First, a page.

Medical marijuana charges pit Californians against DEA
Joe Byrne
Published: Saturday March 14, 2009

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Charlie Lynch had a medical marijuana dispensary in Morro Bay, on the coast of California. Though he had yet to repay the loan he had taken out to open his business, and was working six days a week against the public opposition of the Morro Bay sheriff's department, he liked his job. He stopped liking his job when the DEA raided his home and arrested him for selling marijuana, a federal crime punishable with years of prison time. Last night, ABC's 20/20 with John Stossel featured Charlie Lynch in a report on marijuana advocacy.

He had closely obeyed all the state law associated with opening a marijuana dispensary. There was a public ribbon-cutting ceremony on opening day, and he had even called the DEA to make sure they weren't going to raid him. “It’s up to the cities and county to decide how to handle the matter,” they had told him. With that advice, he thought his store was in the clear. Now, he faces a federal trial and lengthy jail time.

Prop 215, or the Compassionate Use Act of '96, established California as the first state in the union to allow medical bud, and received more votes than any other question on the ballot. The act gave “seriously ill Californians” the right to obtain and use marijuana for medical purposes under the discretion of a doctor. Senate Bill 420, in 2004, re-enforced the state's right to allow medical marijuana.

However, federal law is a separate jurisdiction, and still applies to those who 'legally' grow for themselves. Congress or the U.S. attorney general has the power to reclassify marijuana so it can be dispensed by a physician. Alternatively, the U.S. Department of Justice could use its discretion and stop prosecuting medical dispensation and use in states that have legalized it. But it has not. The DEA has been actively shutting down bud dispensaries with their legal growing operations and prosecuting Californians in federal court. In the last two years of the Bush administration, the DEA raided over 100 medical marijuana growers and sellers.

Since the passing of the Compassionate Use Act, 11 other states have followed suit with medical marijuana laws. Nowhere is it as popular or common as California, but Oregon is proposing selling and taxing its own marijuana, and last year Massachusetts voted 65% to make the possession of an ounce of bud equivalent to driving over the speed limit.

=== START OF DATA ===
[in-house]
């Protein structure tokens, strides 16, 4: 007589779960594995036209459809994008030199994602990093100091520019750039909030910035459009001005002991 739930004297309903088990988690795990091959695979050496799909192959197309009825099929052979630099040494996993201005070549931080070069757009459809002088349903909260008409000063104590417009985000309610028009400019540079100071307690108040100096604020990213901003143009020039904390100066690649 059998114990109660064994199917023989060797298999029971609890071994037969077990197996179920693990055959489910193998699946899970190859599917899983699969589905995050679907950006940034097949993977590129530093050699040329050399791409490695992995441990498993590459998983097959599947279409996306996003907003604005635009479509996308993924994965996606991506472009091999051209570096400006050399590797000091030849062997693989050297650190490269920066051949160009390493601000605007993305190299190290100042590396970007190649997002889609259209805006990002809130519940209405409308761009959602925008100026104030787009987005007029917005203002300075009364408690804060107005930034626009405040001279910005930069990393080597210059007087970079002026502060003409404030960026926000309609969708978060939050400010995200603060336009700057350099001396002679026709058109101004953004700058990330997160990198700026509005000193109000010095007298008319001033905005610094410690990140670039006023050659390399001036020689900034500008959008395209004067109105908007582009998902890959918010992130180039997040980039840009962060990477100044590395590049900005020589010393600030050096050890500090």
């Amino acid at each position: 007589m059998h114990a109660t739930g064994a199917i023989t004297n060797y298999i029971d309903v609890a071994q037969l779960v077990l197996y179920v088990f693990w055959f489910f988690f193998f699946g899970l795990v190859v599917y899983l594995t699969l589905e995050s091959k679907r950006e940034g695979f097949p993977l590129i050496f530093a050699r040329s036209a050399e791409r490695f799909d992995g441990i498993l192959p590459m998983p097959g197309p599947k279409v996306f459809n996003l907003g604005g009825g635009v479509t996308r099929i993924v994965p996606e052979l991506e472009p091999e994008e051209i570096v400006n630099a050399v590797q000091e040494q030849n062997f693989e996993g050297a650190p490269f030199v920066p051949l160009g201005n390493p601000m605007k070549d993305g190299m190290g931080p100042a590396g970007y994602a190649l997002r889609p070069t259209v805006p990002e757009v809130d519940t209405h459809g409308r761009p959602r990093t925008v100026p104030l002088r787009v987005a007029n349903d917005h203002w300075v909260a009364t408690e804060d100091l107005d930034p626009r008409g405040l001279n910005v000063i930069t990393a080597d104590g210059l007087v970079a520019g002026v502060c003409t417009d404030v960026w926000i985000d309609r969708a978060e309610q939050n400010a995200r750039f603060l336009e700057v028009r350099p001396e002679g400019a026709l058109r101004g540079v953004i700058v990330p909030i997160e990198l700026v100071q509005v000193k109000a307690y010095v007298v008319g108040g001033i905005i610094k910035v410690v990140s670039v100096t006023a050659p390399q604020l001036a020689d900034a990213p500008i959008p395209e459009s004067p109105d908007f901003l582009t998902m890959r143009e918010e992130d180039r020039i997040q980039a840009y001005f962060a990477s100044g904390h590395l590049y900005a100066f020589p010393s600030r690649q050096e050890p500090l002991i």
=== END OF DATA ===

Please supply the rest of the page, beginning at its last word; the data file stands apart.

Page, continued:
Charlie Lynch, a 46-year-old businessman, opened Central Coast Compassionate Caregivers in the spring of 2006 with the blessing of the town mayor. The shop, located in the heart of the downtown shopping district, provided more than 200 lbs. of bud to more than 2000 patients over the course of 11 months. Owen Beck, a 17-year-old amputee with bone cancer, often got his marijuana for free because Lynch was “a compassionate kind of guy,” according to the boy's father.

On ABC's 20/20 with John Stossel, Charlie Lynch described the night he was arrested at his home. “I hear the banging on my front door, and they say, 'Search warrant, open up or we're going to tear it down.' I opened the door and 10-15 agents with shields, bulletproof vests, masks, guns...they came barreling in...threw me on the of the agents had a gun to the back of my head,” Charlie said. This was the third time the DEA had raided Charlie, and this time they didn't just take his money and marijuana. Local Sheriff Pat Hedges, who had opposed the opening of Charlie's store, assisted the DEA with their arrests, even though Charlie was in violation of no state law. After a trial that depicted him as a 'cynical entrepreneur' making a heavy profit, He was found guilty of 5 cannabis-only federal felonies. His sentencing is set for March 23.

With the arrival of a new administration, some are wondering if the DEA raids are done for now. At least 4 dispensaries in California have been raided since Obama took office, but the White House said it expects the raids to stop once Obama nominates someone to replace Michele Leonhart, Bush's DEA administrator. However, the economic crisis has stalled much of Obama's work on nominations, and marijuana advocates wait for the change that the White House is predicting.

Lynch's case has become national news. Charlie Lynch and the 17-year-old cancer patient appeared in an episode of Drew Carey's '', and MSNBC's Al Roker interviewed Charlie for "An Hour on Marijuana". The popularity of Lynch's trial in the media shows that politicians aren't the only ones who are re-considering how we think about marijuana in our country.

The 20/20 interview with Charlie Lynch can be found here.

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